Monday, 3 March 2008
Life is on show at The Museum of Modern Art in New York as part of the Design and the Elastic Mind Exhibition, organised by Paola Antonelli, Senior Curator, and Patricia Juncosa Vecchierini, Curatorial Assistant, Department of Architecture and Design.
Of two hundred works presented in this seminal exhibition, one piece requires feeding to survive. The semi-living sculptures of The Tissue Culture & Art Project (Oron Catts and Ionat Zurr) are designed to provoke and stimulate discussions about our changing understandings and perceptions of life in the light of rapid developments in the life sciences and their applied technologies.
In Victimless Leather-A Prototype of Stitch-less Jacket Grown in a Technoscientific Body, embryonic mouse stem cells were seeded over a miniature jacket like shape made of bio-degradable polymers. Positioned inside a specially designed perfusion system, the Victimless Leather’s cells are not only kept alive, but also grow, whilst on show in the MoMA. Victimless Leather requires ongoing care and maintenance for the duration of the exhibition; such is the nature of exhibiting living forms.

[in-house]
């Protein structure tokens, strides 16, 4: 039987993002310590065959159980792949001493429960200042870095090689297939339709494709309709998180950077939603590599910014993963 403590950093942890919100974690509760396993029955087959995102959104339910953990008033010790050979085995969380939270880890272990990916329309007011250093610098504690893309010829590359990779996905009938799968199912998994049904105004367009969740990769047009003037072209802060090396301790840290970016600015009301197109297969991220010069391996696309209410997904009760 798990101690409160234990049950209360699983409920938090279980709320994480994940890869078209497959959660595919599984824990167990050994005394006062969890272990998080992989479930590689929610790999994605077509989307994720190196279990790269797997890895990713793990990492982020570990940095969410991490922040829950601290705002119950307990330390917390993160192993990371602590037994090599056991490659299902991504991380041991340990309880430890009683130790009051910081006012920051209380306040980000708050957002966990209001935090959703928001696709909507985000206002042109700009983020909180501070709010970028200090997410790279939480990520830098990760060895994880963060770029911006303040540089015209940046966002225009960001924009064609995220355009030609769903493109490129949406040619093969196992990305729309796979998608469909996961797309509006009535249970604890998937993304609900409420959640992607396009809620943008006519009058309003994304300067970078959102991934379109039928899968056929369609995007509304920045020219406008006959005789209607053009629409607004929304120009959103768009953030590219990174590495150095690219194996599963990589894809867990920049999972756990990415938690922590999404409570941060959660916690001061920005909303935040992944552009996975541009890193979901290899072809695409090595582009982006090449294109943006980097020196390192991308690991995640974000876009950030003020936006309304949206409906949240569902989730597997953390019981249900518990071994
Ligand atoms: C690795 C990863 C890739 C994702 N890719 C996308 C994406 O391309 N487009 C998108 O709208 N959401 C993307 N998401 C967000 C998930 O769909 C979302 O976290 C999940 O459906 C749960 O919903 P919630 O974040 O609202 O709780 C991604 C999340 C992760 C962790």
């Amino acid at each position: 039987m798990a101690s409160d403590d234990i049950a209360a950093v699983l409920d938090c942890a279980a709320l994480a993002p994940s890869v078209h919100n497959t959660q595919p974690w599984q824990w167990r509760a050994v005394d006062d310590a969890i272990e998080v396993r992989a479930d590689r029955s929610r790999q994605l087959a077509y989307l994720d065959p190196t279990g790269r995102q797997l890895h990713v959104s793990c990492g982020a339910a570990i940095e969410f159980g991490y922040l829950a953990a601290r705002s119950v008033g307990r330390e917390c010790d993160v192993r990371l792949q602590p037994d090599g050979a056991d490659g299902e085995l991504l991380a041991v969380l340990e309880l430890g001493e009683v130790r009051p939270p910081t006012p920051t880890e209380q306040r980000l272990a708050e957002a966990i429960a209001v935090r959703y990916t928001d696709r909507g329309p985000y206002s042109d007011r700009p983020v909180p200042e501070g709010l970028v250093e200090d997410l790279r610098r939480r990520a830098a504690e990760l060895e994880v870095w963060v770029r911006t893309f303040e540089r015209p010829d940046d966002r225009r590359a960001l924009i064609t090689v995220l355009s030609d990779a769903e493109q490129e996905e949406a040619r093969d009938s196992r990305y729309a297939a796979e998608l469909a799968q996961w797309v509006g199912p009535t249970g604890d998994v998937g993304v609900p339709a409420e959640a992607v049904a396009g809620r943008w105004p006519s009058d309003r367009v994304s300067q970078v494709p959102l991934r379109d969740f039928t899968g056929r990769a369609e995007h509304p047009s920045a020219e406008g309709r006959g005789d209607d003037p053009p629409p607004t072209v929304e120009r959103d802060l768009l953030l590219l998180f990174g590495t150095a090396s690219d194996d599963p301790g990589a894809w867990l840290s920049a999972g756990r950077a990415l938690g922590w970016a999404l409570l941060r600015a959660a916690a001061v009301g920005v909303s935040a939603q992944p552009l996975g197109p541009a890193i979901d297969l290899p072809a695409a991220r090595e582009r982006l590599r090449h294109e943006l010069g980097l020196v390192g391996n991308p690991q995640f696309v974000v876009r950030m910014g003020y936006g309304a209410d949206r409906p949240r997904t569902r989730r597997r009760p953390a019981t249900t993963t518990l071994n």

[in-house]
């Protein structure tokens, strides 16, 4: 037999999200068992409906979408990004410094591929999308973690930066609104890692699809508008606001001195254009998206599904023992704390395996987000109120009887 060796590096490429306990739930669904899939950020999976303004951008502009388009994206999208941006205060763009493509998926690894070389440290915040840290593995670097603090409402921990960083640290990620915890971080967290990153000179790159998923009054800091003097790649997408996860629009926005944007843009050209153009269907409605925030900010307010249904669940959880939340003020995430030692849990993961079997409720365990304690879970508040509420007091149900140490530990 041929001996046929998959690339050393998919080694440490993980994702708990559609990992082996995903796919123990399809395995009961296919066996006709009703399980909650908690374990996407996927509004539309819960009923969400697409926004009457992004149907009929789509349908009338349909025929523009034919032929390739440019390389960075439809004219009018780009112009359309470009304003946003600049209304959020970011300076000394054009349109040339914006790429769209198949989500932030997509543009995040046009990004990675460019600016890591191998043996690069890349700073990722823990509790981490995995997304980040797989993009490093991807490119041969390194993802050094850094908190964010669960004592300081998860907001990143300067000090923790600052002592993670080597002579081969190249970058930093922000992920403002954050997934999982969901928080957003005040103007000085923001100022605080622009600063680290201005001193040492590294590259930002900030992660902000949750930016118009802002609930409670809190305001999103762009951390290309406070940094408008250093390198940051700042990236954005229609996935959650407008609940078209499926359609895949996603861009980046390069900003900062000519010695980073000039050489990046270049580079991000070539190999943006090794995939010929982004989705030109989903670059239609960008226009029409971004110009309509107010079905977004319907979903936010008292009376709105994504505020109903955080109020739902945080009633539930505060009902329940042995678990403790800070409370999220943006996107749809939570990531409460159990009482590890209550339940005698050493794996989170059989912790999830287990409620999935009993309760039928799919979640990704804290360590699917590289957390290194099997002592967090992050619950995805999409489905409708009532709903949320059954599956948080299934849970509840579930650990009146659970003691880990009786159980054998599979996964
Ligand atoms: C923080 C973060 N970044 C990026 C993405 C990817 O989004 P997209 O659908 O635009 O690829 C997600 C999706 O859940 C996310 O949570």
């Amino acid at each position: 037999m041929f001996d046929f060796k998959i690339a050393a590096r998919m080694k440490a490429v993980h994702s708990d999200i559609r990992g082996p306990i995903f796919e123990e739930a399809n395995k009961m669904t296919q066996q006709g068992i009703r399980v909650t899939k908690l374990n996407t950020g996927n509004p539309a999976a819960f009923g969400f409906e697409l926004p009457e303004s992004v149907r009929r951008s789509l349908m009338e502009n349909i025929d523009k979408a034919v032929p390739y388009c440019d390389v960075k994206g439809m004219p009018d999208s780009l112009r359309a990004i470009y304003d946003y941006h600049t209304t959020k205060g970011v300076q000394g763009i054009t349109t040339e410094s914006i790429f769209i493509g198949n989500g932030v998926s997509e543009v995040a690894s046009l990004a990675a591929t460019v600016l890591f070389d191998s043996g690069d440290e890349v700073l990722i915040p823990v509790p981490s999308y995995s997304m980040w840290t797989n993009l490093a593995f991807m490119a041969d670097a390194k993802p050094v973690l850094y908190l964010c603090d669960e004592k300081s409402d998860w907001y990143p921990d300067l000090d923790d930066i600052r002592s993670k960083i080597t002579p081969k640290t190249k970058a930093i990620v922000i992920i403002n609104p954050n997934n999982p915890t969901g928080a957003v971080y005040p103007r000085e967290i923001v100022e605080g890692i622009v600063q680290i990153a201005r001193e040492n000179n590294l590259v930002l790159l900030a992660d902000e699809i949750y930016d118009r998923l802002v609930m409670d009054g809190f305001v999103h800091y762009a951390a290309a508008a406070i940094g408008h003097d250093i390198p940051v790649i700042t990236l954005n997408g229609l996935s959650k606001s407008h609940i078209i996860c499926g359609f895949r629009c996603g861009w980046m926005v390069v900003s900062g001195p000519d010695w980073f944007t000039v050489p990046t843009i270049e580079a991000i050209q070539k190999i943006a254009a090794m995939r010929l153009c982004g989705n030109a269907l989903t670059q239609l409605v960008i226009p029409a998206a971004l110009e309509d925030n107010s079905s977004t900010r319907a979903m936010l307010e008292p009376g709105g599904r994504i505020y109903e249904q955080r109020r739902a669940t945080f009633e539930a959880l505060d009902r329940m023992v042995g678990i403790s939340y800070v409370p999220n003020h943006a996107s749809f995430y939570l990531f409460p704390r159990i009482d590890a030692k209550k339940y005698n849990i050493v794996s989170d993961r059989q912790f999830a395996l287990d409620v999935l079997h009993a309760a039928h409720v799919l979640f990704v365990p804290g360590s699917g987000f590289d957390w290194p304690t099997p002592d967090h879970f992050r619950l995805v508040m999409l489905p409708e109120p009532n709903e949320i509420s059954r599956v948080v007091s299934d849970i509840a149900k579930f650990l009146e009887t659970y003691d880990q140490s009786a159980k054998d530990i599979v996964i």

Whilst in New York Catts and Zurr worked in the laboratory of Associate Professor Helen H. Lu, Biomedical Engineering at Columbia University. Since the artists returned to Australia, scientists within her lab are responsible for the ongoing care of Victimless Leather, travelling to MoMA every week to feed the cells.
The audience is confronted with the delicate process of cell growth and the prevention of contamination. Even more importantly, the audience is led to question the use, and in many cases, the exploitation of the lives of others.
Is the possibility of growing/constructing leather like material without the slaughtering of animals feasible, or is it an ironic piece that comments on our technologically mediated victimless utopia; a future in which technology may not eliminate the victims but rather push them further from our sight? At this stage the cells still require animal derived materials for their survival and growth.
Ionat Zurr states, “Exhibiting Victimless Leather at the MoMA is particularly exciting for the Tissue Culture and Art Project as the history of bioart puts Edward Steichen’s exhibition of delphiniums at MoMA in 1936 as the earliest example of western art manipulating living systems. Yet the prospect of showing a modified life form as art in the1930’s held controversial implications in a political period where eugenics was taking hold as a “cure” for societal ills".
The Tissue Culture and Art Project is an ongoing research group at SymbioticA: The Art and Science Collaborative Research Laboratory, located within the School of Anatomy and Human Biology at The University of Western Australia.
SymbioticA is dedicated to the research, learning and critique of life sciences. It is the first research laboratory of its kind, in that it enables artists to actively engage in wet biology practices in a biological science department. SymbioticA hosts residents, runs workshops, produces exhibitions and organises symposiums as part of its core activities.
Image: "Victimless Leather " - The Tissue Culture & Art Project (2004)